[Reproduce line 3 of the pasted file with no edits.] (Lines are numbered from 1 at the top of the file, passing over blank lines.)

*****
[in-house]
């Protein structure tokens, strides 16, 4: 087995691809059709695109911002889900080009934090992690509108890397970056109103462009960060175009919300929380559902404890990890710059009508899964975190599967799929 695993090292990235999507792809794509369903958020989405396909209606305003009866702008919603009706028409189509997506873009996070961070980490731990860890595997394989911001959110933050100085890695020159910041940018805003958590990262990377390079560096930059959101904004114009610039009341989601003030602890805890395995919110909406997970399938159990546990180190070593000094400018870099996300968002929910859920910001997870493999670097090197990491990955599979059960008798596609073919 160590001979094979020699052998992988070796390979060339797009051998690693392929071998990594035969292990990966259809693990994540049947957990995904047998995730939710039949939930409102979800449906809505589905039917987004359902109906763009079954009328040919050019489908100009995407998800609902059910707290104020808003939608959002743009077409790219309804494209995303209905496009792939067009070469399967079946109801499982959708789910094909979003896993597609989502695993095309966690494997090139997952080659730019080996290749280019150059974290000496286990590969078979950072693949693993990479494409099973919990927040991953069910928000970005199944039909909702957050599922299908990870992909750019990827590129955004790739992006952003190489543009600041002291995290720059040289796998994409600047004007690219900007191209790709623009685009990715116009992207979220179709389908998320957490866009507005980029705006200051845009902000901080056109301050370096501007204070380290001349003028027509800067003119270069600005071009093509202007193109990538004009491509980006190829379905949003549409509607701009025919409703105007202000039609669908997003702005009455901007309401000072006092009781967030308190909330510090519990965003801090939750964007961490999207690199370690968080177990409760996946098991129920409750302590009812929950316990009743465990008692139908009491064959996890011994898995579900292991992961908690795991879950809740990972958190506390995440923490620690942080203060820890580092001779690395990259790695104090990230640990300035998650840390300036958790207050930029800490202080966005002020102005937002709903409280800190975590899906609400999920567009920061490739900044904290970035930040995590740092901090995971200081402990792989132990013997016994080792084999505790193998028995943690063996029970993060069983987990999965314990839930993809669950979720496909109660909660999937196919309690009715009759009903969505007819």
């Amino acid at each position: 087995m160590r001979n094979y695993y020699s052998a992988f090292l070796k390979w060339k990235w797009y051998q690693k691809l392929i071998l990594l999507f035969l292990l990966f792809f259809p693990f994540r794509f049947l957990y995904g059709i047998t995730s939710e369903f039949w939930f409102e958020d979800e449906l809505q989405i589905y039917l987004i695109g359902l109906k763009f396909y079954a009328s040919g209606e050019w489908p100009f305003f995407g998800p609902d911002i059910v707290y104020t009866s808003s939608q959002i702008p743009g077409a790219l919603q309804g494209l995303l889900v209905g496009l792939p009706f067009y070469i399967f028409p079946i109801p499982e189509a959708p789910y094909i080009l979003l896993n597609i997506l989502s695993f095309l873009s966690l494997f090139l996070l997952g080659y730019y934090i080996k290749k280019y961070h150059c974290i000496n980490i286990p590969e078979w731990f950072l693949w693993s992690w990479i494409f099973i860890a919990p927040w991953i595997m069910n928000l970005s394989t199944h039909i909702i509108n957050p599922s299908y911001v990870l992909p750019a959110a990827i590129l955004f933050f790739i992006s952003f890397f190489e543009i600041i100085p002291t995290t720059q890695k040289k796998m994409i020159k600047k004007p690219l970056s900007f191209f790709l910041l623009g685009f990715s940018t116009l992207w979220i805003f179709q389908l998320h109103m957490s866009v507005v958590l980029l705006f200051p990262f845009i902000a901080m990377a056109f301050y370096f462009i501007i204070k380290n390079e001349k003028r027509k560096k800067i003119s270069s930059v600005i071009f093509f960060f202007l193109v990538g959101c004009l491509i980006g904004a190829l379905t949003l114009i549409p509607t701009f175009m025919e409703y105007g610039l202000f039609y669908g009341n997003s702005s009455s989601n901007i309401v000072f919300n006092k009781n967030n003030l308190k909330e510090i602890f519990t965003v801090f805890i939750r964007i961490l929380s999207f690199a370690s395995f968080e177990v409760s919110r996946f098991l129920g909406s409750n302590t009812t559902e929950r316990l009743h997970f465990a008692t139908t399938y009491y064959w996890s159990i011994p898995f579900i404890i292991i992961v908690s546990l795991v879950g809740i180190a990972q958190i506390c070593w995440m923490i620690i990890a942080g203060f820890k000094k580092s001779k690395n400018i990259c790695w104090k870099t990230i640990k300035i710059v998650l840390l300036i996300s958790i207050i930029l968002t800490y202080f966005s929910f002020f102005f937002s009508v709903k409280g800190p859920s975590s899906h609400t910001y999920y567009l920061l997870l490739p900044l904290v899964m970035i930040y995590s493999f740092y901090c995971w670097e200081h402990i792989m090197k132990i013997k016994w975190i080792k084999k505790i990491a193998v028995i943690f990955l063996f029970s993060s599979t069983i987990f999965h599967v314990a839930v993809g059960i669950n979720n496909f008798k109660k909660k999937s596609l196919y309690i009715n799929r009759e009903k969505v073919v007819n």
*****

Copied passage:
């Amino acid at each position: 087995m160590r001979n094979y695993y020699s052998a992988f090292l070796k390979w060339k990235w797009y051998q690693k691809l392929i071998l990594l999507f035969l292990l990966f792809f259809p693990f994540r794509f049947l957990y995904g059709i047998t995730s939710e369903f039949w939930f409102e958020d979800e449906l809505q989405i589905y039917l987004i695109g359902l109906k763009f396909y079954a009328s040919g209606e050019w489908p100009f305003f995407g998800p609902d911002i059910v707290y104020t009866s808003s939608q959002i702008p743009g077409a790219l919603q309804g494209l995303l889900v209905g496009l792939p009706f067009y070469i399967f028409p079946i109801p499982e189509a959708p789910y094909i080009l979003l896993n597609i997506l989502s695993f095309l873009s966690l494997f090139l996070l997952g080659y730019y934090i080996k290749k280019y961070h150059c974290i000496n980490i286990p590969e078979w731990f950072l693949w693993s992690w990479i494409f099973i860890a919990p927040w991953i595997m069910n928000l970005s394989t199944h039909i909702i509108n957050p599922s299908y911001v990870l992909p750019a959110a990827i590129l955004f933050f790739i992006s952003f890397f190489e543009i600041i100085p002291t995290t720059q890695k040289k796998m994409i020159k600047k004007p690219l970056s900007f191209f790709l910041l623009g685009f990715s940018t116009l992207w979220i805003f179709q389908l998320h109103m957490s866009v507005v958590l980029l705006f200051p990262f845009i902000a901080m990377a056109f301050y370096f462009i501007i204070k380290n390079e001349k003028r027509k560096k800067i003119s270069s930059v600005i071009f093509f960060f202007l193109v990538g959101c004009l491509i980006g904004a190829l379905t949003l114009i549409p509607t701009f175009m025919e409703y105007g610039l202000f039609y669908g009341n997003s702005s009455s989601n901007i309401v000072f919300n006092k009781n967030n003030l308190k909330e510090i602890f519990t965003v801090f805890i939750r964007i961490l929380s999207f690199a370690s395995f968080e177990v409760s919110r996946f098991l129920g909406s409750n302590t009812t559902e929950r316990l009743h997970f465990a008692t139908t399938y009491y064959w996890s159990i011994p898995f579900i404890i292991i992961v908690s546990l795991v879950g809740i180190a990972q958190i506390c070593w995440m923490i620690i990890a942080g203060f820890k000094k580092s001779k690395n400018i990259c790695w104090k870099t990230i640990k300035i710059v998650l840390l300036i996300s958790i207050i930029l968002t800490y202080f966005s929910f002020f102005f937002s009508v709903k409280g800190p859920s975590s899906h609400t910001y999920y567009l920061l997870l490739p900044l904290v899964m970035i930040y995590s493999f740092y901090c995971w670097e200081h402990i792989m090197k132990i013997k016994w975190i080792k084999k505790i990491a193998v028995i943690f990955l063996f029970s993060s599979t069983i987990f999965h599967v314990a839930v993809g059960i669950n979720n496909f008798k109660k909660k999937s596609l196919y309690i009715n799929r009759e009903k969505v073919v007819n």